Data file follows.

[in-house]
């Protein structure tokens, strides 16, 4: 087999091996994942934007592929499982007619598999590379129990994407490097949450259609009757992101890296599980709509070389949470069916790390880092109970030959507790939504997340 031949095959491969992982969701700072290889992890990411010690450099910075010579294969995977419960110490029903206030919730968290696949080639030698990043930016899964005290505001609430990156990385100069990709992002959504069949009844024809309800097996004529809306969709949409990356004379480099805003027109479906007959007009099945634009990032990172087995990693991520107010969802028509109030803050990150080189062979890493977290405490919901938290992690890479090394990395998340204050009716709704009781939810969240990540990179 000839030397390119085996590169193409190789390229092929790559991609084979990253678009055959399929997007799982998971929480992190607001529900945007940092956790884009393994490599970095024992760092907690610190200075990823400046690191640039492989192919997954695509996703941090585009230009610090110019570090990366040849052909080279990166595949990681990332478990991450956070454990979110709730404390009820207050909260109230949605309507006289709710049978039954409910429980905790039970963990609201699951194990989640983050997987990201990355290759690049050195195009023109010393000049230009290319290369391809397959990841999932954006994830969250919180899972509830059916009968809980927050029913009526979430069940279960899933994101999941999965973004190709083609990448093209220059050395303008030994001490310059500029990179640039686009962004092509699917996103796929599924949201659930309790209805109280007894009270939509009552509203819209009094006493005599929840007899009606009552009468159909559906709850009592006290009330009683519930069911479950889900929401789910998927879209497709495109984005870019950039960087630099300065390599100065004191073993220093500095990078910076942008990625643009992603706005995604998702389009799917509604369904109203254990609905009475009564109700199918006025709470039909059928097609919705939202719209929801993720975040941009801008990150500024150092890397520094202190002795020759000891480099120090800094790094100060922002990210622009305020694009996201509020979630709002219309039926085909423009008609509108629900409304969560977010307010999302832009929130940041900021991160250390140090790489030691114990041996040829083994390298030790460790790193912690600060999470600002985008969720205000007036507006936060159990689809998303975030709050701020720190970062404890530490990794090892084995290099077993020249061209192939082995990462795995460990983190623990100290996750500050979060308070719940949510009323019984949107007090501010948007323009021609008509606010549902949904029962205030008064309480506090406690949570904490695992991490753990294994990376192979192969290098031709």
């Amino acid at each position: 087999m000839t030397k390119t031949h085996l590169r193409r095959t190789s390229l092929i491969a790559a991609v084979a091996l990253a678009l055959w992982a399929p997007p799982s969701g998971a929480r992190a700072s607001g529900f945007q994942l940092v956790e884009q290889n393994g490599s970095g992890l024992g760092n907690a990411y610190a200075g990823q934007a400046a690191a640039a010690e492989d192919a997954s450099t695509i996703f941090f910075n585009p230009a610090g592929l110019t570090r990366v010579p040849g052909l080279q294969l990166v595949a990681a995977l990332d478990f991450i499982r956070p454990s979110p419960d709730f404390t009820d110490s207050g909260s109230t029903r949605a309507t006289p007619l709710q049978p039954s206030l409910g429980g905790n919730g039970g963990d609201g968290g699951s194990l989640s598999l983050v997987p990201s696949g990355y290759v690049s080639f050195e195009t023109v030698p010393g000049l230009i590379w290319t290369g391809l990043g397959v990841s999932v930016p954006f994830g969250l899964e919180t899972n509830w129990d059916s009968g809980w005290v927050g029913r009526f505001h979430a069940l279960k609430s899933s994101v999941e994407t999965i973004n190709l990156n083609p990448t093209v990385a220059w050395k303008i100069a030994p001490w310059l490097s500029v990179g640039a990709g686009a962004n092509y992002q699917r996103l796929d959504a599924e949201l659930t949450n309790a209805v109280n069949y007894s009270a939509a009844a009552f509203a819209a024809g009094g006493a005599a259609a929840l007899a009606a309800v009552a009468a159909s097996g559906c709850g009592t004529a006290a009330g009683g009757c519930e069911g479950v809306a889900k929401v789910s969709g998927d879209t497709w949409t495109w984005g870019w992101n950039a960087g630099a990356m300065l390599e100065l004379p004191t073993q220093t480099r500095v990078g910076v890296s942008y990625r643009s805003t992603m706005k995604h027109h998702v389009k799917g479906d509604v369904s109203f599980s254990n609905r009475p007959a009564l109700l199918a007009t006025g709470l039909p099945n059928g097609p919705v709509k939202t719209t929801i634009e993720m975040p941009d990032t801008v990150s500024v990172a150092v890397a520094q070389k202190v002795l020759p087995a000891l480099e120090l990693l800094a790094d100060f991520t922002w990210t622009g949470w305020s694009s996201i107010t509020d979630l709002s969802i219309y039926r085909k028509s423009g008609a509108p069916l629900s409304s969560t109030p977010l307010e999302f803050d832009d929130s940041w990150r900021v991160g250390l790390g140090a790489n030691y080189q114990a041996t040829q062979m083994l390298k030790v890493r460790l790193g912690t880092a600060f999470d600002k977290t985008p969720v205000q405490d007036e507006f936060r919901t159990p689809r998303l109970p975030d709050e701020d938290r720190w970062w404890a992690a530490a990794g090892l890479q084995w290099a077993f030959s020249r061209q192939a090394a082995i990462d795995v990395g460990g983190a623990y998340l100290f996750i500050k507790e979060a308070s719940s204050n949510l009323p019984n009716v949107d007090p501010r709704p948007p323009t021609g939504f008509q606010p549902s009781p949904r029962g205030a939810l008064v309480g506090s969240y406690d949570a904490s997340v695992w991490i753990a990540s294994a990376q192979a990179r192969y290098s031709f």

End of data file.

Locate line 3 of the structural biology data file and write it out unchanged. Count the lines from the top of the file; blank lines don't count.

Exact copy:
């Amino acid at each position: 087999m000839t030397k390119t031949h085996l590169r193409r095959t190789s390229l092929i491969a790559a991609v084979a091996l990253a678009l055959w992982a399929p997007p799982s969701g998971a929480r992190a700072s607001g529900f945007q994942l940092v956790e884009q290889n393994g490599s970095g992890l024992g760092n907690a990411y610190a200075g990823q934007a400046a690191a640039a010690e492989d192919a997954s450099t695509i996703f941090f910075n585009p230009a610090g592929l110019t570090r990366v010579p040849g052909l080279q294969l990166v595949a990681a995977l990332d478990f991450i499982r956070p454990s979110p419960d709730f404390t009820d110490s207050g909260s109230t029903r949605a309507t006289p007619l709710q049978p039954s206030l409910g429980g905790n919730g039970g963990d609201g968290g699951s194990l989640s598999l983050v997987p990201s696949g990355y290759v690049s080639f050195e195009t023109v030698p010393g000049l230009i590379w290319t290369g391809l990043g397959v990841s999932v930016p954006f994830g969250l899964e919180t899972n509830w129990d059916s009968g809980w005290v927050g029913r009526f505001h979430a069940l279960k609430s899933s994101v999941e994407t999965i973004n190709l990156n083609p990448t093209v990385a220059w050395k303008i100069a030994p001490w310059l490097s500029v990179g640039a990709g686009a962004n092509y992002q699917r996103l796929d959504a599924e949201l659930t949450n309790a209805v109280n069949y007894s009270a939509a009844a009552f509203a819209a024809g009094g006493a005599a259609a929840l007899a009606a309800v009552a009468a159909s097996g559906c709850g009592t004529a006290a009330g009683g009757c519930e069911g479950v809306a889900k929401v789910s969709g998927d879209t497709w949409t495109w984005g870019w992101n950039a960087g630099a990356m300065l390599e100065l004379p004191t073993q220093t480099r500095v990078g910076v890296s942008y990625r643009s805003t992603m706005k995604h027109h998702v389009k799917g479906d509604v369904s109203f599980s254990n609905r009475p007959a009564l109700l199918a007009t006025g709470l039909p099945n059928g097609p919705v709509k939202t719209t929801i634009e993720m975040p941009d990032t801008v990150s500024v990172a150092v890397a520094q070389k202190v002795l020759p087995a000891l480099e120090l990693l800094a790094d100060f991520t922002w990210t622009g949470w305020s694009s996201i107010t509020d979630l709002s969802i219309y039926r085909k028509s423009g008609a509108p069916l629900s409304s969560t109030p977010l307010e999302f803050d832009d929130s940041w990150r900021v991160g250390l790390g140090a790489n030691y080189q114990a041996t040829q062979m083994l390298k030790v890493r460790l790193g912690t880092a600060f999470d600002k977290t985008p969720v205000q405490d007036e507006f936060r919901t159990p689809r998303l109970p975030d709050e701020d938290r720190w970062w404890a992690a530490a990794g090892l890479q084995w290099a077993f030959s020249r061209q192939a090394a082995i990462d795995v990395g460990g983190a623990y998340l100290f996750i500050k507790e979060a308070s719940s204050n949510l009323p019984n009716v949107d007090p501010r709704p948007p323009t021609g939504f008509q606010p549902s009781p949904r029962g205030a939810l008064v309480g506090s969240y406690d949570a904490s997340v695992w991490i753990a990540s294994a990376q192979a990179r192969y290098s031709f």